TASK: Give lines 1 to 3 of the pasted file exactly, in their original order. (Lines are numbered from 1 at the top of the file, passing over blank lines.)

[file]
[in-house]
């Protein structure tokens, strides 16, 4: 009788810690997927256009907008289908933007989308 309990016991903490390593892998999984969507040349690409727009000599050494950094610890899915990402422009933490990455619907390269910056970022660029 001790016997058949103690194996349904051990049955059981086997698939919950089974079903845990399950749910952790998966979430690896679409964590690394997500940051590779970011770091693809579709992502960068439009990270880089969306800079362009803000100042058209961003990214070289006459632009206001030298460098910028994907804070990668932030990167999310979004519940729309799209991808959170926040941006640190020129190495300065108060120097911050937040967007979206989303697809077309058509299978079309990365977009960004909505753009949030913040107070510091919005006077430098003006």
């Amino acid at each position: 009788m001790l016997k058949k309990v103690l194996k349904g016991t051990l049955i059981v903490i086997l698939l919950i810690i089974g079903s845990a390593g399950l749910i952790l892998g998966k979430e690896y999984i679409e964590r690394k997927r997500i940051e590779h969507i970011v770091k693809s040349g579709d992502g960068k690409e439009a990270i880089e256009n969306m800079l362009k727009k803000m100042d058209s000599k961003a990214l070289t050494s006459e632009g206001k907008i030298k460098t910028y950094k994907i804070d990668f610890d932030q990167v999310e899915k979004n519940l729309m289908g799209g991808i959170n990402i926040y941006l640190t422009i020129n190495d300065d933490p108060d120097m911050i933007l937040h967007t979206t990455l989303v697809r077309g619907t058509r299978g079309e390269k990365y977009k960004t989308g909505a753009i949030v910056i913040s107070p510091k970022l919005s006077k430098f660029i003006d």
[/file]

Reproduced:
[in-house]
């Protein structure tokens, strides 16, 4: 009788810690997927256009907008289908933007989308 309990016991903490390593892998999984969507040349690409727009000599050494950094610890899915990402422009933490990455619907390269910056970022660029 001790016997058949103690194996349904051990049955059981086997698939919950089974079903845990399950749910952790998966979430690896679409964590690394997500940051590779970011770091693809579709992502960068439009990270880089969306800079362009803000100042058209961003990214070289006459632009206001030298460098910028994907804070990668932030990167999310979004519940729309799209991808959170926040941006640190020129190495300065108060120097911050937040967007979206989303697809077309058509299978079309990365977009960004909505753009949030913040107070510091919005006077430098003006």
């Amino acid at each position: 009788m001790l016997k058949k309990v103690l194996k349904g016991t051990l049955i059981v903490i086997l698939l919950i810690i089974g079903s845990a390593g399950l749910i952790l892998g998966k979430e690896y999984i679409e964590r690394k997927r997500i940051e590779h969507i970011v770091k693809s040349g579709d992502g960068k690409e439009a990270i880089e256009n969306m800079l362009k727009k803000m100042d058209s000599k961003a990214l070289t050494s006459e632009g206001k907008i030298k460098t910028y950094k994907i804070d990668f610890d932030q990167v999310e899915k979004n519940l729309m289908g799209g991808i959170n990402i926040y941006l640190t422009i020129n190495d300065d933490p108060d120097m911050i933007l937040h967007t979206t990455l989303v697809r077309g619907t058509r299978g079309e390269k990365y977009k960004t989308g909505a753009i949030v910056i913040s107070p510091k970022l919005s006077k430098f660029i003006d």